William H. Macy gives the most daring and possibly best performance of his career in “Edmond” (2005), David Mamet’s adaptation of his own play, directed by Stuart Gordon. Set in New York City, the film hooked me immediately by starting off like a darker “Office Space,” as Macy’s dead-eyed title character stumbles out of an indeterminate white-collar job he hates, has a fortune teller inform him he’s living the wrong life, and goes home and breaks up with his wife (Rebecca Pidgeon), noting that he hasn’t been happy in the marriage in years.
Mamet immediately has us rooting for Edmond because – like “Office Space’s” Peter Gibbons – he brushes aside conventions of what you’re supposed to do (and not do). But he has also ingeniously tricked us: We may admire Edmond’s crazy, brave actions (having naturally assumed his job and wife are awful), but we don’t know anything about him beyond that. By “Edmond’s” end, we’ve been brought into the psyche of the type of person we’d dismiss as a deranged criminal if we read a newspaper account of his behavior. And the message, disturbingly, is that the only line between Edmond and normalcy is that he chooses to commit a bad act – and he himself can’t supply a reason for why he makes that choice.
Before the film gets to that point – which will lose some viewers, and admittedly it almost lost me – it’s darkly comedic to watch Edmond walk through the sidewalks of NYC at night, being told by various hucksters and flesh-peddlers that they can get him what he wants. Amusingly, he’s a fish out of water in these situations, but the pimps, strippers and hookers always take him at face value.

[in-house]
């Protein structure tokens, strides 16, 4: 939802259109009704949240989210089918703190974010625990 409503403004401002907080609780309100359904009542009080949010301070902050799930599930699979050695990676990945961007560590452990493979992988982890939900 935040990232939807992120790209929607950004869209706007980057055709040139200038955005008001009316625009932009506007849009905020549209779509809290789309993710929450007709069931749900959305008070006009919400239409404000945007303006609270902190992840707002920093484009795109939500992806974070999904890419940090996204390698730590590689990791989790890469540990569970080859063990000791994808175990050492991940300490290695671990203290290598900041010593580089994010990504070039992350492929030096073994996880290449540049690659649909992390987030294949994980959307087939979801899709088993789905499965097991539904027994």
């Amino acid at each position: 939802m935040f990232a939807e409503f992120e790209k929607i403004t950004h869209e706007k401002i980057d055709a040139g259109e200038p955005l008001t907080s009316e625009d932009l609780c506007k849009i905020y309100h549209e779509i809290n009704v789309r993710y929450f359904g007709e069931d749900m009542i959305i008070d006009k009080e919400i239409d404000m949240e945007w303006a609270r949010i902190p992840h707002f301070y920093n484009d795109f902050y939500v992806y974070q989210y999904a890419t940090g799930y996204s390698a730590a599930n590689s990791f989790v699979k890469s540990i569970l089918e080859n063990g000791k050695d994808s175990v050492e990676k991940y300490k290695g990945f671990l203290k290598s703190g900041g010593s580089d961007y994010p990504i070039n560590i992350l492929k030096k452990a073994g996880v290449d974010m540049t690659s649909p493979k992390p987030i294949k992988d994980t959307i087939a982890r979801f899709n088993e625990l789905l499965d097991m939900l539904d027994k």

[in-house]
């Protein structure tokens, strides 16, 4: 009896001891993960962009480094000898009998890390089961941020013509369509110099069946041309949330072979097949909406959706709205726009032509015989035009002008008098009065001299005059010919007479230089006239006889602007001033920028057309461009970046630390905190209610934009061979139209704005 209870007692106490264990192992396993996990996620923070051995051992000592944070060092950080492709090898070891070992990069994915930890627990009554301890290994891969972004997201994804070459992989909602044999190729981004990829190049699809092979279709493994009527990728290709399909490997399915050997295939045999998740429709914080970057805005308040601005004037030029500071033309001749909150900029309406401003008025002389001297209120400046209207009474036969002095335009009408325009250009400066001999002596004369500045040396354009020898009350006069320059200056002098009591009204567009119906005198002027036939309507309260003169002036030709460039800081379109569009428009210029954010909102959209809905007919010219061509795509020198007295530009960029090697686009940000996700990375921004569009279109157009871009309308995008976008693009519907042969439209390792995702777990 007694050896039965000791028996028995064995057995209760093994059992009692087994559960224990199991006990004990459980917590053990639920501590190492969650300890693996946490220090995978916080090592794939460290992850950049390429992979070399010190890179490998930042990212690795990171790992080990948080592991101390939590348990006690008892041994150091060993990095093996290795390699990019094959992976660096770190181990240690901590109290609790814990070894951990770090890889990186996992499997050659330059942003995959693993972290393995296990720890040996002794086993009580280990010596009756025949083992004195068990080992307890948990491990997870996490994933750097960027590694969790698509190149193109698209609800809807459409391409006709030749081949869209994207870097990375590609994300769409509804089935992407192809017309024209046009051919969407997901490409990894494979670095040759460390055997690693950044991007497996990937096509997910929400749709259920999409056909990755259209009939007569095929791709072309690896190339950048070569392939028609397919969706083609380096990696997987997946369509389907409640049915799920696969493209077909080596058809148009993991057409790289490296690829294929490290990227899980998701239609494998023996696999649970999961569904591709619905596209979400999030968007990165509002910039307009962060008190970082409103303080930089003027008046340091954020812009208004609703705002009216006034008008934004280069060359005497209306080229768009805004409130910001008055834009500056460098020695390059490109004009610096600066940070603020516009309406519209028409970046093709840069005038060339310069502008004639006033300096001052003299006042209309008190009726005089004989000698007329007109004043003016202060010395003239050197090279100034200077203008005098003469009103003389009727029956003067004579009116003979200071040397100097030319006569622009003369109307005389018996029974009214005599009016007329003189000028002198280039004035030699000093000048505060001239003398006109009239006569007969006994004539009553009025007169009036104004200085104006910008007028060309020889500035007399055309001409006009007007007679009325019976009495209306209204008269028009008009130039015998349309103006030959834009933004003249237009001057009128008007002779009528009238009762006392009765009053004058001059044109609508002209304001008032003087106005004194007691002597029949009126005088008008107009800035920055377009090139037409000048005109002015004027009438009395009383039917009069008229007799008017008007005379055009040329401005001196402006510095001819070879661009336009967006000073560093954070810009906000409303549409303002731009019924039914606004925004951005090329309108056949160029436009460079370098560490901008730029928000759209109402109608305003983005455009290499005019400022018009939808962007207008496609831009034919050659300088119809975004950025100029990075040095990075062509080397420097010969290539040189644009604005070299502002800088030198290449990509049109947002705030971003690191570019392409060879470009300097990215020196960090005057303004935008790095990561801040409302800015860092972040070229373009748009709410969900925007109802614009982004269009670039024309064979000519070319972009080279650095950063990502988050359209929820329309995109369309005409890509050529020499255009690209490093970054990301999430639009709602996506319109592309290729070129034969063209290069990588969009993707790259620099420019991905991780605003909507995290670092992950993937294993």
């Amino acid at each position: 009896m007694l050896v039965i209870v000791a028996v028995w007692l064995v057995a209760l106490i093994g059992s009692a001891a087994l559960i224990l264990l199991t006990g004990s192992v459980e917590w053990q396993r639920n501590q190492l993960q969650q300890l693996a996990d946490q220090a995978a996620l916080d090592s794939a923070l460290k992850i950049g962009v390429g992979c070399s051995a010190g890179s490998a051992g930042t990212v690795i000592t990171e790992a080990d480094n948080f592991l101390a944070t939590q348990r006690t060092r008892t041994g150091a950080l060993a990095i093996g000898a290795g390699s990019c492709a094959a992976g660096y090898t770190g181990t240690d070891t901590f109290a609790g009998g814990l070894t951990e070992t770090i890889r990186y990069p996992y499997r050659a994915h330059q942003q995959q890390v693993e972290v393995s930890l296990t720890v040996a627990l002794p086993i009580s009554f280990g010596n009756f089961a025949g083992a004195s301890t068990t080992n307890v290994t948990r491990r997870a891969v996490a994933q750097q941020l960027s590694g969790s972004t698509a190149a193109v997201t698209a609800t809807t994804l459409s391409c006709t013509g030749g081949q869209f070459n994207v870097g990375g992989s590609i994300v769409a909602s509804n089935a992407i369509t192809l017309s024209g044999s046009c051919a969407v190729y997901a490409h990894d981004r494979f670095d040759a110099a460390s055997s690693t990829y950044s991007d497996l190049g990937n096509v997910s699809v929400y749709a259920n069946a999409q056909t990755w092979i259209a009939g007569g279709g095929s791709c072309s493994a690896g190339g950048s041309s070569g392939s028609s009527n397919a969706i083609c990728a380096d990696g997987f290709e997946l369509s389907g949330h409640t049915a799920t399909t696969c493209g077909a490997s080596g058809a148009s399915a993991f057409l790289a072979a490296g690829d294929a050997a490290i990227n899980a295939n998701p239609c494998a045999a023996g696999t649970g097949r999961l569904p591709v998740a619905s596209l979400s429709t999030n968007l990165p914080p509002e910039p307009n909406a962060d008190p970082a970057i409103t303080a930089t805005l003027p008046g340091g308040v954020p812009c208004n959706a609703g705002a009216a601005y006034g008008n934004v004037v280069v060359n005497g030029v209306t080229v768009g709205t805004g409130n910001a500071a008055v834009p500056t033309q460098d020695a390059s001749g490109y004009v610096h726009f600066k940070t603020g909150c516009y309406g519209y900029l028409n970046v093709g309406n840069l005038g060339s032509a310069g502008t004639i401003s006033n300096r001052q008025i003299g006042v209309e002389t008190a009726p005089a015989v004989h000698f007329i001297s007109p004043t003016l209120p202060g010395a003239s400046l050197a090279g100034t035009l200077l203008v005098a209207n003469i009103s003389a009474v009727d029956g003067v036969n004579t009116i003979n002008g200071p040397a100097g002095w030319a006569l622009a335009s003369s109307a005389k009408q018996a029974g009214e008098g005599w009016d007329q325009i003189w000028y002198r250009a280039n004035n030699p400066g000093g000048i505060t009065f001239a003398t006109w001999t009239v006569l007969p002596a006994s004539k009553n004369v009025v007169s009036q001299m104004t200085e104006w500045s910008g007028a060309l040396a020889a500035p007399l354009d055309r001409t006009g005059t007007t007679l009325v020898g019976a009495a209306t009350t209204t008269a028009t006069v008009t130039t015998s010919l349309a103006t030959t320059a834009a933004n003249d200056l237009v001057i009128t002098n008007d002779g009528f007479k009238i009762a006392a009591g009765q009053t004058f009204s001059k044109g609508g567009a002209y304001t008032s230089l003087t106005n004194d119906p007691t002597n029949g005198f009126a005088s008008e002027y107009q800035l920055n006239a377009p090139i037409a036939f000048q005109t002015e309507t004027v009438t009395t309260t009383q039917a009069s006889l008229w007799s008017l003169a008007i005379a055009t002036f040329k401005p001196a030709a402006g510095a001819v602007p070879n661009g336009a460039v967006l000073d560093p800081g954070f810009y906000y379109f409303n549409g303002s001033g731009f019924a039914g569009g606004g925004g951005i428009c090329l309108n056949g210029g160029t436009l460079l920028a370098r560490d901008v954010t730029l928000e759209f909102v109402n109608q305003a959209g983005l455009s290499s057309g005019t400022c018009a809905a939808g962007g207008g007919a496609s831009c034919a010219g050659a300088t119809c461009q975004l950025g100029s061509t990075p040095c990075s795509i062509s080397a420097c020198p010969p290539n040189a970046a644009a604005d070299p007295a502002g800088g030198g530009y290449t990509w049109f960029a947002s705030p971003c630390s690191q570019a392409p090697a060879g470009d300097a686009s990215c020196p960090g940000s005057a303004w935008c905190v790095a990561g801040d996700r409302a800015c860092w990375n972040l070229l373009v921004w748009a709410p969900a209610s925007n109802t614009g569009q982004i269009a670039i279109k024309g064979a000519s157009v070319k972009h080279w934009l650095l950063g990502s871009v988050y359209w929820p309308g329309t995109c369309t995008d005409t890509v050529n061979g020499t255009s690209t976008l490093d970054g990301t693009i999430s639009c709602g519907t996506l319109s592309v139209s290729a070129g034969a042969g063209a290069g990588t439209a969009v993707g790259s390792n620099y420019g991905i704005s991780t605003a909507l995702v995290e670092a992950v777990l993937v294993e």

There are no less than four straight-up conversations where Edmond haggles over the price of a sex act (Mena Suvari, Denise Richards and Bai Ling have memorable small roles) and gets into the economics of the trade. These are conversations not allowed by societal rules, but Mamet says what the heck, let’s imagine such a thing anyway. So we learn about the internal economics of strip clubs, whore houses, etc.
That said, this isn’t entirely a trip into a comedic fantasy land, because Edmond encounters the worst aspects of Big Apple crime and rudeness. He asks to see a hustler’s cards and gets beaten up and robbed, and he can’t make a phone call to get money because he has no money.
From the start of this journey, Edmond has sought the ephemeral meaning of life (or perhaps the path to happiness), with a fellow bargoer (Joe Mantegna) outlining some the things that give life meaning. It seems like this aspect of “Edmond” is really clicking into place when it steps back into fantasy land and cute waitress Glenna (Julia Stiles) takes Edmond up on his invitation to have intercourse with him. Maybe his luck is turning, we think. But then “Edmond” itself takes that wild turn entering the third act wherein it either runs off the rails or chugs toward a final, grim statement.
“Edmond” makes me wonder if it is a parable, perhaps based on a religious figure. Or it could be making a grand statement on bigotry. Mantegna’s bargoer has open prejudices against black people, and Glenna hates gay people; those can’t be random details.
Edmond tries hard – much harder than Peter Gibbons – to find the ephemeral “what he wants,” but in this case it doesn’t work out. In that sense, a viewer is left with disappointment and emptiness for this man we’ve followed for 82 minutes. At the same time, “Edmond” – especially in its first two acts — is relentlessly (if weirdly) entertaining, and it leaves that “What was it about?” aftertaste that makes you want to find someone to discuss the film with.